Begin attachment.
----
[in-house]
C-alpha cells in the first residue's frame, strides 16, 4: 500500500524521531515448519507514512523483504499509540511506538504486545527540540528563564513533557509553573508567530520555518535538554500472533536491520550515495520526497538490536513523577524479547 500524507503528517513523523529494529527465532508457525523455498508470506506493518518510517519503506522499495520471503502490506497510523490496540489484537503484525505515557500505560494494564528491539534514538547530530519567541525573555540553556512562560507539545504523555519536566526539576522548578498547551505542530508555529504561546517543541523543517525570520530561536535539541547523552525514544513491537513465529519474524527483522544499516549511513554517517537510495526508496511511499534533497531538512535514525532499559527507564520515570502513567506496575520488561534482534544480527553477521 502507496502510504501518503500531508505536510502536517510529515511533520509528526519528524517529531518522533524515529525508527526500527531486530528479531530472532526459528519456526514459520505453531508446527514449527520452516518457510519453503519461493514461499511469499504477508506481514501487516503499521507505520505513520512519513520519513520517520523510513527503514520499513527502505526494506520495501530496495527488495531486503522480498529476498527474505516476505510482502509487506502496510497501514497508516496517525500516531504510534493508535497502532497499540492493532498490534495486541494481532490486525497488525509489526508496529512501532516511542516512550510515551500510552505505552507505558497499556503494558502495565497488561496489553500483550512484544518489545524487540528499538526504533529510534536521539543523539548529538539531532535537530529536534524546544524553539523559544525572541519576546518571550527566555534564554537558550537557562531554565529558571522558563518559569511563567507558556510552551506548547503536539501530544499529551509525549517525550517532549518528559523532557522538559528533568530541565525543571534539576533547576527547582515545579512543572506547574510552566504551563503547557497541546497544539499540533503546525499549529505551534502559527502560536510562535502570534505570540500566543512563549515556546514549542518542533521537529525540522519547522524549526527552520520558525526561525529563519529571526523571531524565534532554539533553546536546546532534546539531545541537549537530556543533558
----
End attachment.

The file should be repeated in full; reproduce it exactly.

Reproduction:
[in-house]
C-alpha cells in the first residue's frame, strides 16, 4: 500500500524521531515448519507514512523483504499509540511506538504486545527540540528563564513533557509553573508567530520555518535538554500472533536491520550515495520526497538490536513523577524479547 500524507503528517513523523529494529527465532508457525523455498508470506506493518518510517519503506522499495520471503502490506497510523490496540489484537503484525505515557500505560494494564528491539534514538547530530519567541525573555540553556512562560507539545504523555519536566526539576522548578498547551505542530508555529504561546517543541523543517525570520530561536535539541547523552525514544513491537513465529519474524527483522544499516549511513554517517537510495526508496511511499534533497531538512535514525532499559527507564520515570502513567506496575520488561534482534544480527553477521 502507496502510504501518503500531508505536510502536517510529515511533520509528526519528524517529531518522533524515529525508527526500527531486530528479531530472532526459528519456526514459520505453531508446527514449527520452516518457510519453503519461493514461499511469499504477508506481514501487516503499521507505520505513520512519513520519513520517520523510513527503514520499513527502505526494506520495501530496495527488495531486503522480498529476498527474505516476505510482502509487506502496510497501514497508516496517525500516531504510534493508535497502532497499540492493532498490534495486541494481532490486525497488525509489526508496529512501532516511542516512550510515551500510552505505552507505558497499556503494558502495565497488561496489553500483550512484544518489545524487540528499538526504533529510534536521539543523539548529538539531532535537530529536534524546544524553539523559544525572541519576546518571550527566555534564554537558550537557562531554565529558571522558563518559569511563567507558556510552551506548547503536539501530544499529551509525549517525550517532549518528559523532557522538559528533568530541565525543571534539576533547576527547582515545579512543572506547574510552566504551563503547557497541546497544539499540533503546525499549529505551534502559527502560536510562535502570534505570540500566543512563549515556546514549542518542533521537529525540522519547522524549526527552520520558525526561525529563519529571526523571531524565534532554539533553546536546546532534546539531545541537549537530556543533558